For example, you want to make sure that the kick drums and snare drums of both tracks are in the same place, otherwise, it will make for a confusing transition that interrupts the groove of the dance floor. If two tracks are beat matched and the songs still clash, you can use eq mixing to improve the transition.
In the next sections, I'll explain some core concepts within beat matching and the precise steps to match beats when you're DJing.
2) Beat Matching Concepts to Understand#
Here are some key concepts to understand which relate to beatmatching.
Tempo, also known as Beats Per Minute (BPM) is a concept in music that measures how fast the beat of a song is.
The majority of music uses a consistent pulse which keeps your head nodding at a continuous speed.
This pulse is measured in BPM, which is a blanket measurement for analyzing the overall speed of a song based on how many times beats are counted per minute.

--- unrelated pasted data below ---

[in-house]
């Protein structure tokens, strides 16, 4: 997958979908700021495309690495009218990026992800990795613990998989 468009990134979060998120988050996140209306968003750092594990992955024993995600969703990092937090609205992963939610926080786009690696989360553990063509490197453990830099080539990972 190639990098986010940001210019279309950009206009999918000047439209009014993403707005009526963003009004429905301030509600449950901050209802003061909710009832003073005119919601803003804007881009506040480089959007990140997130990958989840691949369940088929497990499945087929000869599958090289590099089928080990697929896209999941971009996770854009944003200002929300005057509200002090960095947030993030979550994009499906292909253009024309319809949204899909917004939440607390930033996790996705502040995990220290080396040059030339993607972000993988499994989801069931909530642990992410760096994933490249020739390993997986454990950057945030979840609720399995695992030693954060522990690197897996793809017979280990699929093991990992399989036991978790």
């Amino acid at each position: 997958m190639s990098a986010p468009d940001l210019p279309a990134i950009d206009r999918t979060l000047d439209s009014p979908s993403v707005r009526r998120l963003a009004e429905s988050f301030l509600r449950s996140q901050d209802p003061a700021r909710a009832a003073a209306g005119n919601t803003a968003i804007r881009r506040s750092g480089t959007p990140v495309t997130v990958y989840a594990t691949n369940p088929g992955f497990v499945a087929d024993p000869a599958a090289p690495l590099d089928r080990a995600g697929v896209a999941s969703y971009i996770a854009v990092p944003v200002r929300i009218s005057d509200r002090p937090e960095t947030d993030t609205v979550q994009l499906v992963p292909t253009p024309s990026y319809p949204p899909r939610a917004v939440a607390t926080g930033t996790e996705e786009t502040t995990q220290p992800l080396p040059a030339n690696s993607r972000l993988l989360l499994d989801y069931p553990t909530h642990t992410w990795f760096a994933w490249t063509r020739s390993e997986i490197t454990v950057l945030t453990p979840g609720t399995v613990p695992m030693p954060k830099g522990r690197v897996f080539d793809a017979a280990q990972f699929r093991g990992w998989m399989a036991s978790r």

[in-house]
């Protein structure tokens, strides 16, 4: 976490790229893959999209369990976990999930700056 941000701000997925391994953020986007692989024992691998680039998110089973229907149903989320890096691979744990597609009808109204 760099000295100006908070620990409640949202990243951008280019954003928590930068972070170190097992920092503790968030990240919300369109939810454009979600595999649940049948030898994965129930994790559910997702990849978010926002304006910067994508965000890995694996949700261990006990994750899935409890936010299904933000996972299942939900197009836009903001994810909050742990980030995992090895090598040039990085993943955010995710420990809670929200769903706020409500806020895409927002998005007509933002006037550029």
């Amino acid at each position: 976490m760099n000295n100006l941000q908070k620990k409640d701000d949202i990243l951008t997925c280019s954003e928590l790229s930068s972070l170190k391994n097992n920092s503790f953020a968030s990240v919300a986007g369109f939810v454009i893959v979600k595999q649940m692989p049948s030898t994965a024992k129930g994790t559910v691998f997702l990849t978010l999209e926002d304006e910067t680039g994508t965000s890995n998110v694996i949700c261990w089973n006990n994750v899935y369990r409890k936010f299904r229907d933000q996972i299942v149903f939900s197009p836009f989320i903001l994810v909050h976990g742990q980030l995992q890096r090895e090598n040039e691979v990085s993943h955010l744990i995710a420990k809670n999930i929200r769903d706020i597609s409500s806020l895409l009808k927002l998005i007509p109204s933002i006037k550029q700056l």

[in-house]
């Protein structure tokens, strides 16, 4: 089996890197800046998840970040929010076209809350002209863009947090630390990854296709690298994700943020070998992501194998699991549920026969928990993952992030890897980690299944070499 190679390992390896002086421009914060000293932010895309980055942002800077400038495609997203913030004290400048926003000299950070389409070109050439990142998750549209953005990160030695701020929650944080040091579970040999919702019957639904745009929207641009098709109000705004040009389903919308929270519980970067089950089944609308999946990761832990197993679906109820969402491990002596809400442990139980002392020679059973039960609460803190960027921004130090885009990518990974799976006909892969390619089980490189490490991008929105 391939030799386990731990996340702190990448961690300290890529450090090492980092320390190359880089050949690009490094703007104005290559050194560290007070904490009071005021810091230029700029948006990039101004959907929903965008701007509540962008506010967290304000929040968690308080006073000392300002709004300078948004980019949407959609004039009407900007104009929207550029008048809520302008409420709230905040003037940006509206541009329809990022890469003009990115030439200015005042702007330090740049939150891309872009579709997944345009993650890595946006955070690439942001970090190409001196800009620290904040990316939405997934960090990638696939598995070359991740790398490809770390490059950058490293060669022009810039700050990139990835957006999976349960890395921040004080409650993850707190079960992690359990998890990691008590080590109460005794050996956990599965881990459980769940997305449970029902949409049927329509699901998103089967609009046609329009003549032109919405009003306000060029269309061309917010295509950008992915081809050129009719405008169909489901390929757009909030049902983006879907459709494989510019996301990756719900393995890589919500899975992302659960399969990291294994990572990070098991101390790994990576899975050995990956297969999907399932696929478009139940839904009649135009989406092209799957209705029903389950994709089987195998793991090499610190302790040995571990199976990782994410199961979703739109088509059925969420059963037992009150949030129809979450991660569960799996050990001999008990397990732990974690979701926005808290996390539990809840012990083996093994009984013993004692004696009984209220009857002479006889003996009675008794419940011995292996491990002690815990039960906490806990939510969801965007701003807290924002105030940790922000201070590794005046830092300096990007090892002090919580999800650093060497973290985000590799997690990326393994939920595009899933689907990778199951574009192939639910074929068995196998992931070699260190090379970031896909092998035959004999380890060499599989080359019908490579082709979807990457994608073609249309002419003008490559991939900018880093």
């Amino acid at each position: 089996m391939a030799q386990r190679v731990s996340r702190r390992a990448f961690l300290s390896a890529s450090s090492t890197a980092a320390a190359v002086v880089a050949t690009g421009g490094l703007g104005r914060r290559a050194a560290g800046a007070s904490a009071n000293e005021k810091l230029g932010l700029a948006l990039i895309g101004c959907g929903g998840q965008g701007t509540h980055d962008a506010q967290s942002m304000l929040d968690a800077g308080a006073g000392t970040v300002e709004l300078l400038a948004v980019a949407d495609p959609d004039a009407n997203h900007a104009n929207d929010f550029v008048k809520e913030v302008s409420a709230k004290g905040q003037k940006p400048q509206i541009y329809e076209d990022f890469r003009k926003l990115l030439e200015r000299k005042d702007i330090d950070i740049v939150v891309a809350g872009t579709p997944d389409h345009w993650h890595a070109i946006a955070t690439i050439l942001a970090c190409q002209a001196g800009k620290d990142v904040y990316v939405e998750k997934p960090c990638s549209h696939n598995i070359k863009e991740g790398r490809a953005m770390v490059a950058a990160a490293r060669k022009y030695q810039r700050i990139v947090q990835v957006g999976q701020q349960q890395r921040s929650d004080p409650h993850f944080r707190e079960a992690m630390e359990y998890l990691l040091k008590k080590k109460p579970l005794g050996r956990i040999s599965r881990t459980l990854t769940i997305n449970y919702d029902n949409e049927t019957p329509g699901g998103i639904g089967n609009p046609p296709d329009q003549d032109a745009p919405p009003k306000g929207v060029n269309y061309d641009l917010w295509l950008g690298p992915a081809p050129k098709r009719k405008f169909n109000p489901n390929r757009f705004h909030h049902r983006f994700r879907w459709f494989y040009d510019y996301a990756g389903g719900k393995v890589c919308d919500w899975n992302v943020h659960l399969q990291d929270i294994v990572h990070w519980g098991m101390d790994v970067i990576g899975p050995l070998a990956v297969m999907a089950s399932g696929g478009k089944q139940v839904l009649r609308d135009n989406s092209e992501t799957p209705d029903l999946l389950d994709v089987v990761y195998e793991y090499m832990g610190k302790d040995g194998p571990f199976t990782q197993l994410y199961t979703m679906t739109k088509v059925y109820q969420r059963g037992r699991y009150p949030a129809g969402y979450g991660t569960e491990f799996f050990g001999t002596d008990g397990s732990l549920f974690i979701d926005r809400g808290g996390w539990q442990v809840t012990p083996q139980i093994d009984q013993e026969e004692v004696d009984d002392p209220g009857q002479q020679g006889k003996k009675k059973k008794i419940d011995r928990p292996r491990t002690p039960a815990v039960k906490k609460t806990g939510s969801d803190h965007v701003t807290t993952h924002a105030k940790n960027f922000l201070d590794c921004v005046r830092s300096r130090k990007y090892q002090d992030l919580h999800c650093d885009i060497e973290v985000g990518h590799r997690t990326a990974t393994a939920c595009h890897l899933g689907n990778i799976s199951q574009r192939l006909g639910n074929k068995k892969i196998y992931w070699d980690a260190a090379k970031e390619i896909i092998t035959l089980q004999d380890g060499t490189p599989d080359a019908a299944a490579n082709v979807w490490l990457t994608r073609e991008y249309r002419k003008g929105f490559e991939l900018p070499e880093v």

BPM measurements are given as a number, which typically falls between 80 to 180 for most dance music.
Different genres of music are known to use specific BPMs. For example hip hop is between 80 and 100, house is around 120, techno is anywhere from 120 to 150, dubstep is typically 140, and jungle and drum and bass are between 165 and 180.
Understanding these tempos makes it easy to mix music that already has similar speeds which overall will make the process of mixing and beat matching easier. You don't always have to mix the same genre, but it helps because they are already close in speed.
You can use BPM counters to easily measure the speed of a track, although much modern DJ software does this task automatically.
Beats are a basic concept of time and rhythm within music theory.
Typically music has four beats in a bar which means you count 1 2 3 4 on repeat throughout the music.
The purpose of beats is to divide music into micro phrases which just makes it easier to count.
The origins of music theory surrounding beats were from written classical music where composers needed a system to synchronize the players. However now beats are used as a system within DJing to make sure the two tracks you play as synchronized together.
This diagram and video show you the specifics of what beats are and how to count them. Essentially beats are counted as the main pulse of a song typically one for the kick and one for the snare in repeat
Synchronization & Phase#
Synchronization and phase are slightly more advanced concepts initially, however when you understand beats and bars you will easily understand these.